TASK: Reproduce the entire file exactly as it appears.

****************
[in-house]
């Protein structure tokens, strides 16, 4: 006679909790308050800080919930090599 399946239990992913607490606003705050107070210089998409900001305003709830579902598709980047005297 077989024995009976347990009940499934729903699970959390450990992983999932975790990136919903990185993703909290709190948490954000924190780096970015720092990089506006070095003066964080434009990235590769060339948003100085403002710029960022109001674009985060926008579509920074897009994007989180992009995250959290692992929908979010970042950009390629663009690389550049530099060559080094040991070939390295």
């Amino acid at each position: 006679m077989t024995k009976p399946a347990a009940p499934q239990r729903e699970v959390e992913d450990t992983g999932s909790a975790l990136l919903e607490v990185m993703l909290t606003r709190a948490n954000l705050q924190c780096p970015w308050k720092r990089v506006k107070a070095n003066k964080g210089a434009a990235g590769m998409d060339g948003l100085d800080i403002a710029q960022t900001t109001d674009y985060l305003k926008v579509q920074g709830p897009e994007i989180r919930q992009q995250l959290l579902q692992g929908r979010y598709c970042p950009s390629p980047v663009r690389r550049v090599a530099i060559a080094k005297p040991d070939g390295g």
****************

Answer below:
[in-house]
């Protein structure tokens, strides 16, 4: 006679909790308050800080919930090599 399946239990992913607490606003705050107070210089998409900001305003709830579902598709980047005297 077989024995009976347990009940499934729903699970959390450990992983999932975790990136919903990185993703909290709190948490954000924190780096970015720092990089506006070095003066964080434009990235590769060339948003100085403002710029960022109001674009985060926008579509920074897009994007989180992009995250959290692992929908979010970042950009390629663009690389550049530099060559080094040991070939390295």
């Amino acid at each position: 006679m077989t024995k009976p399946a347990a009940p499934q239990r729903e699970v959390e992913d450990t992983g999932s909790a975790l990136l919903e607490v990185m993703l909290t606003r709190a948490n954000l705050q924190c780096p970015w308050k720092r990089v506006k107070a070095n003066k964080g210089a434009a990235g590769m998409d060339g948003l100085d800080i403002a710029q960022t900001t109001d674009y985060l305003k926008v579509q920074g709830p897009e994007i989180r919930q992009q995250l959290l579902q692992g929908r979010y598709c970042p950009s390629p980047v663009r690389r550049v090599a530099i060559a080094k005297p040991d070939g390295g």